This morning, Tricycle's Daily Dharma quote was from Pema Chodron, a short piece taken from an excerpted section of The Places that Scare You: A Guide to Fearlessness in Difficult Times (2001). In this short section she also addresses the idea of the spiritual warrior, which is fitting since she was Trungpa's student up until his death.
I think these are important first steps in reframing the warrior archetype toward a more compassionate and self-aware ideal. One of the things I like about Trugpa's vision of the spiritual warrior is his emphasis on having a "warrior heart."
Warriorship is so tender, without skin, without tissue, naked and raw. It is soft and gentle. You have renounced putting on a new suit of armor. You have renounced growing a thick, hard skin. You are willing to expose naked flesh, bone, and marrow to the world.
~ Adapted from Smile at Fear: Awakening the True Heart of Bravery, by Chogyam Trungpa. Copyright 2009 by Diana J, Mukpo.Jayson's post first:
The Modern Day Spiritual Warrior
January 5, 2013
Chogyam Trungpa Rinpoche
Recently, I realized that I’m in the business of training warriors.
But what is a warrior? what exactly do I mean?
I have not been able to find a better term than warrior. Sure, there is Jedi, Samurai, badass, etc.
But warrior is the closest term I have found for what I’m attempting to describe. And, I love that one of my teachers Chogyam Trungpa Rinpoche spoke of the sacred warrior. He was speaking to the spiritual practitioner who is willing to face their life head on and help others eliminate their suffering. It’s a bold path.
So, the term warrior must be defined here. I get that “warrior” conjures up a lot of historycially and traditional masculine roles. Pick any movie from Gladiator, to Braveheart, to Hunger Games. They all have a hero or heroine who fights to save their people or save the day. But I am not so idealistic or naive here. Sure, we are all great, heros and heroines in our own right. But let’s be realistic and true, meeting our lives directly free from unrealistic expectations, magical thinking, or fairy tales.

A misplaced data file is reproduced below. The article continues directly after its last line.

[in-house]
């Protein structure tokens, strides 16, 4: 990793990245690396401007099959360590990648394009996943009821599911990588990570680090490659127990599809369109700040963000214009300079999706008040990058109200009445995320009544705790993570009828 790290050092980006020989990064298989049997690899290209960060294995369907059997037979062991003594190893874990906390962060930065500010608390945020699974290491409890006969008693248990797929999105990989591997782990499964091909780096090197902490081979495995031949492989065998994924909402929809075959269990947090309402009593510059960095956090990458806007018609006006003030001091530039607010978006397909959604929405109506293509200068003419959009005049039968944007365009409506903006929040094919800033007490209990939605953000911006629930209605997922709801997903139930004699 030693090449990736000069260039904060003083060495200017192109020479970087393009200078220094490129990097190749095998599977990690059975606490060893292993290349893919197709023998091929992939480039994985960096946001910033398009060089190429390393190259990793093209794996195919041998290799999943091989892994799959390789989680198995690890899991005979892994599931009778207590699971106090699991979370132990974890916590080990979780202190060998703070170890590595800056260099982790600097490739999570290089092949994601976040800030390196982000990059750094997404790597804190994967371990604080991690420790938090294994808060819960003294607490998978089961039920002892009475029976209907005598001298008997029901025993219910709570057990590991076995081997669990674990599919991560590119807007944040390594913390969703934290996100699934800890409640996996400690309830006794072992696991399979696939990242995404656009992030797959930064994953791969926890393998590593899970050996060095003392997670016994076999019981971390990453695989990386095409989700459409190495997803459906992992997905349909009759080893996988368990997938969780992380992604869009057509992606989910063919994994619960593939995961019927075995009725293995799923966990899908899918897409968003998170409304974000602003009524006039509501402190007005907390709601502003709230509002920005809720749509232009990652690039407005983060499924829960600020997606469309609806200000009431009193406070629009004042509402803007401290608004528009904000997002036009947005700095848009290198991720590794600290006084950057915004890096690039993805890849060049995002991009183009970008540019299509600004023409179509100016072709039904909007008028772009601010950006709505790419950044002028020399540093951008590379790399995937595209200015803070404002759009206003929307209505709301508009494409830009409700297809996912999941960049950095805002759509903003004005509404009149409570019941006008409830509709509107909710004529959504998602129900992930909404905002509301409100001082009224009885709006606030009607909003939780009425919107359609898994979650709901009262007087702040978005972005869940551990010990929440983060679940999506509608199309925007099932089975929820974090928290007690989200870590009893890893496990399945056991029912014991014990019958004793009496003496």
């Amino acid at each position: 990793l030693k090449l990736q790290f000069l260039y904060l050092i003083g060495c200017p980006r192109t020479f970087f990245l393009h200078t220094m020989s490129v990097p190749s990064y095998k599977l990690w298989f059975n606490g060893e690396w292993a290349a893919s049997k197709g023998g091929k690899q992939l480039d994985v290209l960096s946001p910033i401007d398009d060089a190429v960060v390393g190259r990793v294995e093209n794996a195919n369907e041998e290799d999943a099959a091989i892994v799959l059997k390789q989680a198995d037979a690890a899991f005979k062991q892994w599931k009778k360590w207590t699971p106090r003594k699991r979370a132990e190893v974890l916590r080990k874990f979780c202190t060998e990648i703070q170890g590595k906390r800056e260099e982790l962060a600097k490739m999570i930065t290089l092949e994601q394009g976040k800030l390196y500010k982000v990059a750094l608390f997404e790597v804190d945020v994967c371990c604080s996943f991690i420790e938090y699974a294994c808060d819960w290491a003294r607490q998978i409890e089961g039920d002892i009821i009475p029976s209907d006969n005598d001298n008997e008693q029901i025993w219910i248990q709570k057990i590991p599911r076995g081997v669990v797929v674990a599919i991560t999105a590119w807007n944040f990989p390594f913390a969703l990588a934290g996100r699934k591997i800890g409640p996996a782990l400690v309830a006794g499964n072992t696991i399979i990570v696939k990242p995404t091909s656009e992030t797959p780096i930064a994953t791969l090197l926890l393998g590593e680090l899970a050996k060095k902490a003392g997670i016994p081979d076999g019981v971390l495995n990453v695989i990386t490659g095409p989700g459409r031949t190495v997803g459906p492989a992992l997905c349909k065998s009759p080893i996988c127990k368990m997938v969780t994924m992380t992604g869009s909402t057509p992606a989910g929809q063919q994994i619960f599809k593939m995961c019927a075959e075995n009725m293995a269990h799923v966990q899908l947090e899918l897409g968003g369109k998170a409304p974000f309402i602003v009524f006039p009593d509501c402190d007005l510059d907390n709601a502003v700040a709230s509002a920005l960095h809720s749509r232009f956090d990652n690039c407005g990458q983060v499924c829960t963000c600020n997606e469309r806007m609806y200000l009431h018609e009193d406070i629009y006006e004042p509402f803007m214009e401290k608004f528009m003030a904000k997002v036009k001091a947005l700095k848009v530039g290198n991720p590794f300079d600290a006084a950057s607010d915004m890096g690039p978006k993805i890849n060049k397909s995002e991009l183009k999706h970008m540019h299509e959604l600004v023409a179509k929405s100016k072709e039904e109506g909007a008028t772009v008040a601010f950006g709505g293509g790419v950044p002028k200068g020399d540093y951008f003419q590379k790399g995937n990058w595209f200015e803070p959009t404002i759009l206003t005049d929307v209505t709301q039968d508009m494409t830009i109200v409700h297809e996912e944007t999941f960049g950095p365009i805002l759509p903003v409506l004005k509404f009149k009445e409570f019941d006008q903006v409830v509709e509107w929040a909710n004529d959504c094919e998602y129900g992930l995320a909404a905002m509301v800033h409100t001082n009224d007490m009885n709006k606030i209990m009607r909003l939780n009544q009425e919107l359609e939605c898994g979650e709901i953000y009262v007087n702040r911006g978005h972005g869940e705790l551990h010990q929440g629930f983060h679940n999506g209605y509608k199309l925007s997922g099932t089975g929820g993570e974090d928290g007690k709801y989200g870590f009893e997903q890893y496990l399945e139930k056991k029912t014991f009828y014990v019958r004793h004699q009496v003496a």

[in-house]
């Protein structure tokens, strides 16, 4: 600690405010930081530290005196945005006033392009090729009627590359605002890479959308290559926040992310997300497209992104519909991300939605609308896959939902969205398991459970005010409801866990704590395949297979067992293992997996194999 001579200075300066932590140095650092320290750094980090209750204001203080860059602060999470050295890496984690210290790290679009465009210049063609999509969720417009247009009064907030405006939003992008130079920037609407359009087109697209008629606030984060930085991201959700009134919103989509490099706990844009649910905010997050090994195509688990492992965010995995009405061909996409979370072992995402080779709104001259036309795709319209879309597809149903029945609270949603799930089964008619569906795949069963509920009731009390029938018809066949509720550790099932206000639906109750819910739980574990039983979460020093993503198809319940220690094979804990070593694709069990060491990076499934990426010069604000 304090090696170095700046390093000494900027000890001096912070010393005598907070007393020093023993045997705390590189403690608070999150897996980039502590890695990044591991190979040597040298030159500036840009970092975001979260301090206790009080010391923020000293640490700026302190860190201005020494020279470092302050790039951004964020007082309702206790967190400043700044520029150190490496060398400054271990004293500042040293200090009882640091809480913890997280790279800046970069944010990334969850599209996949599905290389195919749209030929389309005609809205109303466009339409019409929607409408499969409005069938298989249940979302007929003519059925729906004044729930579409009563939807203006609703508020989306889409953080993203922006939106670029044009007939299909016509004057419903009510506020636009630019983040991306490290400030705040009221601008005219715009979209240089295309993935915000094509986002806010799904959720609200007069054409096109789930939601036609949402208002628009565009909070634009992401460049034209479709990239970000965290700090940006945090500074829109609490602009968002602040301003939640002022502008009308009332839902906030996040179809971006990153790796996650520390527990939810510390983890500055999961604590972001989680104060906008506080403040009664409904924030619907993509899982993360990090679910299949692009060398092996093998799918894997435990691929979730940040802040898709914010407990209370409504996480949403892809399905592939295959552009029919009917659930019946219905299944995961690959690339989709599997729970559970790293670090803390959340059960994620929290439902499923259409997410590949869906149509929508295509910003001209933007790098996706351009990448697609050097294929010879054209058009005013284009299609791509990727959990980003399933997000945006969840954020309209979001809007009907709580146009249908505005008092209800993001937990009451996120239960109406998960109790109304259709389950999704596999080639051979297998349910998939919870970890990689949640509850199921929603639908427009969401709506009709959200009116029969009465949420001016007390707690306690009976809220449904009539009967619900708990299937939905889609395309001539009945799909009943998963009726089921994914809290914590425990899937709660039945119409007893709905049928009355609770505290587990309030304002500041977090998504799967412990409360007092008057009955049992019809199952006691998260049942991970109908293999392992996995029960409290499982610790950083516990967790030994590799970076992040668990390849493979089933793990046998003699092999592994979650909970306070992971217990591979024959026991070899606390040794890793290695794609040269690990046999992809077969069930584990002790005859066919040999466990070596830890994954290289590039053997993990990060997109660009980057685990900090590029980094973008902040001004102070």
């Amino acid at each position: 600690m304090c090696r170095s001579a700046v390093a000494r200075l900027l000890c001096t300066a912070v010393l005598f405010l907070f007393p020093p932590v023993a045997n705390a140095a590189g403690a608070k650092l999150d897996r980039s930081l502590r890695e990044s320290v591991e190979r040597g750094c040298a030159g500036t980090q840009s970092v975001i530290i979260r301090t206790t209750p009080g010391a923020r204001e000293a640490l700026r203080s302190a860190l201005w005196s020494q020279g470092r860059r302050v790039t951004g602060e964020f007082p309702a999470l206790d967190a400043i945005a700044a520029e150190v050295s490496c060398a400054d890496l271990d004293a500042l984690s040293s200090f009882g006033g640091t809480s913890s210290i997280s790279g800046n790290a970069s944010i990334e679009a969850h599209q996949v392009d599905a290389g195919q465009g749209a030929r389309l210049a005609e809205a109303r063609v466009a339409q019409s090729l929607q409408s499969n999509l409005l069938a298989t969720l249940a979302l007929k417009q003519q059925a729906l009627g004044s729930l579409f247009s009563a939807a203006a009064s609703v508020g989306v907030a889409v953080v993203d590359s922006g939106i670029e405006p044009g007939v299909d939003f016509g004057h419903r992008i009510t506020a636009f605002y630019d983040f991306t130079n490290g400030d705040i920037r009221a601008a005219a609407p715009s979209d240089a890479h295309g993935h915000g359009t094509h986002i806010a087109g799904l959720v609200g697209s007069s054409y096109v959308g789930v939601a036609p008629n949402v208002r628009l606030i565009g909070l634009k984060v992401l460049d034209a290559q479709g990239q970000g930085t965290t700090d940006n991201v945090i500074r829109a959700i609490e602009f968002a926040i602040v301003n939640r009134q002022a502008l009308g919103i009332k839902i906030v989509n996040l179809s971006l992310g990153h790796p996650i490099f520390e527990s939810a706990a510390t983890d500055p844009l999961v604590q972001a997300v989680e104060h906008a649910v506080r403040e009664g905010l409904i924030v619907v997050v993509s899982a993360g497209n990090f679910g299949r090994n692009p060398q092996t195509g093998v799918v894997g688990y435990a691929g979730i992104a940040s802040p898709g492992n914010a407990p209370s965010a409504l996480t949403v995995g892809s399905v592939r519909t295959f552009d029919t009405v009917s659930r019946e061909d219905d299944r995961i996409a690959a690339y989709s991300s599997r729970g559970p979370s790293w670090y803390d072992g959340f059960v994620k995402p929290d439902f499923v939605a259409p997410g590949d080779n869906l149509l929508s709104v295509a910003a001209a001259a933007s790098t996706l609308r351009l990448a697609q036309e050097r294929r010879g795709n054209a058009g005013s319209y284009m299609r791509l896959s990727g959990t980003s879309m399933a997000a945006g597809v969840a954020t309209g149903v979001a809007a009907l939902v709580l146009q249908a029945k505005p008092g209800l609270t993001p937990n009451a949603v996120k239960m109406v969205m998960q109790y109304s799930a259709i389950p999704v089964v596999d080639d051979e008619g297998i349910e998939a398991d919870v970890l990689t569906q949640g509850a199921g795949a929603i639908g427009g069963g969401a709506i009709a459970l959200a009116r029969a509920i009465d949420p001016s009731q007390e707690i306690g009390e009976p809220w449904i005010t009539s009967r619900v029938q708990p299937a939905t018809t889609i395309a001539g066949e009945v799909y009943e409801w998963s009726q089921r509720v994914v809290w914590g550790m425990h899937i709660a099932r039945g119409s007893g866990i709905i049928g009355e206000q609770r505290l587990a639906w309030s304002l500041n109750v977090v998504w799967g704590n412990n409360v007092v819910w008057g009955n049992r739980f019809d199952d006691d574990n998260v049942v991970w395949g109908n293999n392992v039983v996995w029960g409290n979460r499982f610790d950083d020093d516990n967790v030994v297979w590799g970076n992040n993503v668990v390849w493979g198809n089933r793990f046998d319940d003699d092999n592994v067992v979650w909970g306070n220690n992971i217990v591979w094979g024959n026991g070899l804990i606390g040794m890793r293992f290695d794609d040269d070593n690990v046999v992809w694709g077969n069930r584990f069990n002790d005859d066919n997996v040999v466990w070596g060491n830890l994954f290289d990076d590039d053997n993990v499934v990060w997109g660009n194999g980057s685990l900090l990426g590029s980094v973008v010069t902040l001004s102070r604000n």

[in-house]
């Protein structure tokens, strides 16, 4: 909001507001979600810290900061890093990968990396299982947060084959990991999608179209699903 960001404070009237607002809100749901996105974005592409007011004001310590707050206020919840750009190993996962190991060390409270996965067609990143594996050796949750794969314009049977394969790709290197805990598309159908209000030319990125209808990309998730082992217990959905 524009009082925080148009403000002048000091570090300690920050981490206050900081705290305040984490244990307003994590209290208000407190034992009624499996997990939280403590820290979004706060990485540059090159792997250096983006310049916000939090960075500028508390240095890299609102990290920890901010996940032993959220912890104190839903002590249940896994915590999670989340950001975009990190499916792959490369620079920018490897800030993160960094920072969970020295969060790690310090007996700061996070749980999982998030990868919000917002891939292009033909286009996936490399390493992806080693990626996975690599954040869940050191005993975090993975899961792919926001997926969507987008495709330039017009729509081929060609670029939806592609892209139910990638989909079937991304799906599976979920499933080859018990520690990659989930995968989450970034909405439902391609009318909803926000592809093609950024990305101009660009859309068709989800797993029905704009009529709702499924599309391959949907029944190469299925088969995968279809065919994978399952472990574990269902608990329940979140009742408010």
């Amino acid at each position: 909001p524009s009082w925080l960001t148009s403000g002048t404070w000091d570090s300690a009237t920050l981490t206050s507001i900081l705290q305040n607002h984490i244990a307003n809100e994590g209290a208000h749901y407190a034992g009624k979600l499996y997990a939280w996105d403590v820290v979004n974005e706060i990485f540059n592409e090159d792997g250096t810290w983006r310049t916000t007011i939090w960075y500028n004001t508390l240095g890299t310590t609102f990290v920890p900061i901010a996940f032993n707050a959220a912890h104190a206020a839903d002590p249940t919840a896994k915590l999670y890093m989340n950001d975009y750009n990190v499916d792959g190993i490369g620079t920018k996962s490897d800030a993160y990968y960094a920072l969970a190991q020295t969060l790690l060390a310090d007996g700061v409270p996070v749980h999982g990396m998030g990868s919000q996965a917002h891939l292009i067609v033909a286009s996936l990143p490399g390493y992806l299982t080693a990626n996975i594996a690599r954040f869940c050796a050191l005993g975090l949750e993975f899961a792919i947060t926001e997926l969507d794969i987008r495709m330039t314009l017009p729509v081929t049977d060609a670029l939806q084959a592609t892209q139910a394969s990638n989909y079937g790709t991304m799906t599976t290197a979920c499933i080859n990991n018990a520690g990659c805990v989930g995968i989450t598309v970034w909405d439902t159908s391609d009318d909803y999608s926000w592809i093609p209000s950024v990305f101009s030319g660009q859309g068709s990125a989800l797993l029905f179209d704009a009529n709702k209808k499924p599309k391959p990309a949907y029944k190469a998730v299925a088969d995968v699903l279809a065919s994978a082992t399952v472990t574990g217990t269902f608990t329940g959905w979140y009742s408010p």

So, here’s my definition (or better yet aspiration) of the modern day spiritual warrior:
A modern day spiritual warrior is first and foremost a student of his or her own, direct experience. She is committed to being herself completely and her life journey is about coming home to who she really is. He is always learning, always growing. Her courage gives her the power and choice to face “what is so” directly and head on. He turns toward the darkness in order to transmute it. She learns to train the mind to serve the heart. He learns to “hold his seat” in the midst of life’s challenges. He learns to own and tame his inner stallion so that he may ride him powerfully and elegantly. She is willing to fall down, fail miserably, and get back up in order to be herself. He is embodied, emotionally literate, relationally adept. She is willing to fight, even die, for truth, love, and family. He enjoys the practice of burning up in this way. She desires, and is willing, to go all the way.And, for the men out there, here’s a quick video about an upcoming warrior training.
And here is the Pema Chodron excerpt:
The In-between State
Pema Chodron points to the perfect training ground for the spiritual warrior—anxiety, heartbreak, and tenderness.
By Pema Chodron
The secret of Zen is just two words: not always so.—Shunryu Suzuki Roshi